We sometimes hear from parents, educators, and students who question the value of standardized tests, particularly as colleges and universities suspend testing requirements due to the pandemic. While there are valid concerns among these questions, I propose that test bias, rather than the value of testing itself, represents the more relevant question.

Test bias is an important topic that merits more significant discussion than is possible in this short blog post. Nevertheless, it’s important to offer guidance on such a complex issue because the many ways we discover talented students include standardized testing.

The test-development industry, state and federal courts, and higher education institutions have considered the complex topic of test bias for several decades. Early in the 20th century, tests contained blatant content, cultural, and ethnic bias. However, the field has evolved and established new standards, guidelines, and principles related to assessments. Now, three decades into the 21st century, the simple response to the question, “Are tests biased?” is, “It’s complicated.” 

Today’s standardized testing industry aims to reduce content bias in test items through the test development process. However, there is still the potential for ethnic and cultural bias during the administration and interpretation process. Moreover, our current education system’s inequitable nature means that not all students receive the same opportunities to learn.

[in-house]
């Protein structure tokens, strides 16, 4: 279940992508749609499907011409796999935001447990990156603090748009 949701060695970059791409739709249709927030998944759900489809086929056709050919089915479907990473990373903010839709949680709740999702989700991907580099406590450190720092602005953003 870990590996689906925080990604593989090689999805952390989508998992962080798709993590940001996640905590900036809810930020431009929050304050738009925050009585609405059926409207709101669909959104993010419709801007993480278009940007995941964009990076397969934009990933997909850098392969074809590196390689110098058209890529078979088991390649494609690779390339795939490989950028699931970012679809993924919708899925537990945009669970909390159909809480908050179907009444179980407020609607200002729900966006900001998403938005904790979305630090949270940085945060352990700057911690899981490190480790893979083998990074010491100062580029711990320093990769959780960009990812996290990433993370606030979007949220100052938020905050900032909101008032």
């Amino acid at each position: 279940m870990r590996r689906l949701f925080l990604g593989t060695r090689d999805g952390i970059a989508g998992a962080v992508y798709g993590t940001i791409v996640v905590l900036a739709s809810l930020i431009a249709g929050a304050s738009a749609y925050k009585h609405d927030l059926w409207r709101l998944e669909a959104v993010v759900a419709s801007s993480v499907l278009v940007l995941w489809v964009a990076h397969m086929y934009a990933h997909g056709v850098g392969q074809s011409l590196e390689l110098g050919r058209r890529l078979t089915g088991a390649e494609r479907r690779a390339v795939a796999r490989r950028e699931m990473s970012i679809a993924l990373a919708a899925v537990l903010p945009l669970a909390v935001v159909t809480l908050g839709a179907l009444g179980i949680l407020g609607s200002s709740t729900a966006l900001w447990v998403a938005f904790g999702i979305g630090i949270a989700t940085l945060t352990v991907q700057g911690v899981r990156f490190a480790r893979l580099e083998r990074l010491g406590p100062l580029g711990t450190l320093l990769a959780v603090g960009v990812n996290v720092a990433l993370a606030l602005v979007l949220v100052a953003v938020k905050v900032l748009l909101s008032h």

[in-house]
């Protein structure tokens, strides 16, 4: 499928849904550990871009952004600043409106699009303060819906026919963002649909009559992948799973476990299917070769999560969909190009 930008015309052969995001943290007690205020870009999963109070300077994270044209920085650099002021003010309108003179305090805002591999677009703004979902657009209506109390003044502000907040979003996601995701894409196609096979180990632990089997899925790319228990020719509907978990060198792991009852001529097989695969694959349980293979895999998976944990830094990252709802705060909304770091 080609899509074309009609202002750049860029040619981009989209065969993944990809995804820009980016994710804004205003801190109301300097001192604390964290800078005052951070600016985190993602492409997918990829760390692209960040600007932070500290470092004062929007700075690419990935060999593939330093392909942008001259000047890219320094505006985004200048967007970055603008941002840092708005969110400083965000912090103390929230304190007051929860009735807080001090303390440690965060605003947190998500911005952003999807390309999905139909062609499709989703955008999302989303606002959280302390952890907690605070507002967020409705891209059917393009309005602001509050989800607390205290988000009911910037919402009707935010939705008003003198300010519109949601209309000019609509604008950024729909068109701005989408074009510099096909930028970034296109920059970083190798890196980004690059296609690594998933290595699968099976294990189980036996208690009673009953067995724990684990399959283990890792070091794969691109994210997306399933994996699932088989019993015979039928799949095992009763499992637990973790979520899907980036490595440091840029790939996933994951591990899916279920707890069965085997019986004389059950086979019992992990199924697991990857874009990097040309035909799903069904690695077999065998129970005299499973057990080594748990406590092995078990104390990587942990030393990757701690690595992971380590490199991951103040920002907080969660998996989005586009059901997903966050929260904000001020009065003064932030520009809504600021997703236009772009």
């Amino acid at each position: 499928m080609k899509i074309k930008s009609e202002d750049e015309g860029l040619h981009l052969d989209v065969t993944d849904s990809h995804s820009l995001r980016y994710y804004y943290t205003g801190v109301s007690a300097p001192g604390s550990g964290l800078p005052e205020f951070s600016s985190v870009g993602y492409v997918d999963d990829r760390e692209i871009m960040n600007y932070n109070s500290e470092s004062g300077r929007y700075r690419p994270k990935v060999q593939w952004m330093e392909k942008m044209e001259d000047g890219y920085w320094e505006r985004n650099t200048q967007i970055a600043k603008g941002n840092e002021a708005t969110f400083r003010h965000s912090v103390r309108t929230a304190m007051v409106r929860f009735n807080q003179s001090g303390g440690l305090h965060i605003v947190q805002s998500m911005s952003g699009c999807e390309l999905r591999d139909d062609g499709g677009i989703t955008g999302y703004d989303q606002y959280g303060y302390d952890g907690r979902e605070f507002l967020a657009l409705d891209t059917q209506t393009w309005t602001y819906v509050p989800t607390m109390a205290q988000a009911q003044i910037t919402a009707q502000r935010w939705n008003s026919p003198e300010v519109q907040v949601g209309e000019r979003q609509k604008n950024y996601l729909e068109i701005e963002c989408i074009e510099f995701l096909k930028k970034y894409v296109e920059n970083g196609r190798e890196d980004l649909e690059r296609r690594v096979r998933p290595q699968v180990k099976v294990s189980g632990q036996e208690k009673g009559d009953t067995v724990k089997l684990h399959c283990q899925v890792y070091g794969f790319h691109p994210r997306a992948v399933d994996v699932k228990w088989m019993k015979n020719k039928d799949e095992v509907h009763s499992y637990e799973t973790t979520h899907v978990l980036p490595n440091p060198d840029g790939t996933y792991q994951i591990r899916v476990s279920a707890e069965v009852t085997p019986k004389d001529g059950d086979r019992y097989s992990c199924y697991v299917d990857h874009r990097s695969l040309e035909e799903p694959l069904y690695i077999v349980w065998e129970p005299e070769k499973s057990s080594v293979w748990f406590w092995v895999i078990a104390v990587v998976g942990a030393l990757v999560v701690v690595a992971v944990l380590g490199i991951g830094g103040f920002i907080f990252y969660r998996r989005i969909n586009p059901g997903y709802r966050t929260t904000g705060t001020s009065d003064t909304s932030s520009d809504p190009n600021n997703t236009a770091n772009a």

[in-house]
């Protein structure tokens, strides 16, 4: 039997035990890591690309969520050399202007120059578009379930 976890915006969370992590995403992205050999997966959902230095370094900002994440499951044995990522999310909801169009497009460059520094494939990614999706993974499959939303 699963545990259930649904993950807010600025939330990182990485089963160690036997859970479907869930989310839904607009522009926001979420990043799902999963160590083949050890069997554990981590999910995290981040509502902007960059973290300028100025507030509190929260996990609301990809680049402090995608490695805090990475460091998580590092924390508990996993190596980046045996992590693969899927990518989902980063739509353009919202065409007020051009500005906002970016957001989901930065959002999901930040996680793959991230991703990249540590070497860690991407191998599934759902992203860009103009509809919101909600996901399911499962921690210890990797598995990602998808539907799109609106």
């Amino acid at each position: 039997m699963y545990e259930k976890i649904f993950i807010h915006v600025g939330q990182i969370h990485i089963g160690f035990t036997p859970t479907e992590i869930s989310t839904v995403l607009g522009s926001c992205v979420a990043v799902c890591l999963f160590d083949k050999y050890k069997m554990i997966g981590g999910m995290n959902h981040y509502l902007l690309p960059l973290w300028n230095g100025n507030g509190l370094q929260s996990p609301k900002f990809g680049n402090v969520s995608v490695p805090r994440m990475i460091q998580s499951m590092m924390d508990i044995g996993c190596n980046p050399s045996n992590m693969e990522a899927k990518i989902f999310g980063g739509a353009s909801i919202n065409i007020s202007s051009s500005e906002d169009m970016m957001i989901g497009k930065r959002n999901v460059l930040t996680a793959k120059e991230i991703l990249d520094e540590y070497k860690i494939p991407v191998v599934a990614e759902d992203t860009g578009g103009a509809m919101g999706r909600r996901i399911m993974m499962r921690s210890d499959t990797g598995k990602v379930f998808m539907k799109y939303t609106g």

Educators’ understanding of issues of equity in assessment is crucial. Educators can choose a test that research supports as equitable. They can administer the tests fairly, interpret results correctly, and provide the supports and challenges that help students learn and grow to the best of their abilities. 

People often make claims of test bias based on how schools have used tests to exclude students from gifted and talented programming. A common practice is to use standardized tests to limit the number of students eligible for specialized programs and services. The Belin-Blank Center takes the opposite approach. We use standardized tests to discover high-potential learners who need growth opportunities. 

The licensed psychologists in the center’s Assessment and Counseling Clinic rely on tests to better understand individual students’ unique needs. Two of our grant-funded outreach programs, STEM Excellence and Javits Talent Identification-Career Exploration (TICE), use a standardized test called I-Excel as the first step in providing an academic challenge to traditionally underserved students. Because I-Excel administers 8th-grade content to 4th through 6th graders, it serves as an above-level test. The Belin-Blank Center expanded the guidelines to include more students in the above-level testing process. In this way, we discover a broader pool of middle-school students ready for advanced academic challenges.   

To create best-fit interventions that benefit learners, we must use the appropriate tools. In many cases, this includes standardized testing. However, whenever we use tests, we have an ethical responsibility to recognize the ever-present potential for bias. Thus, it’s complicated.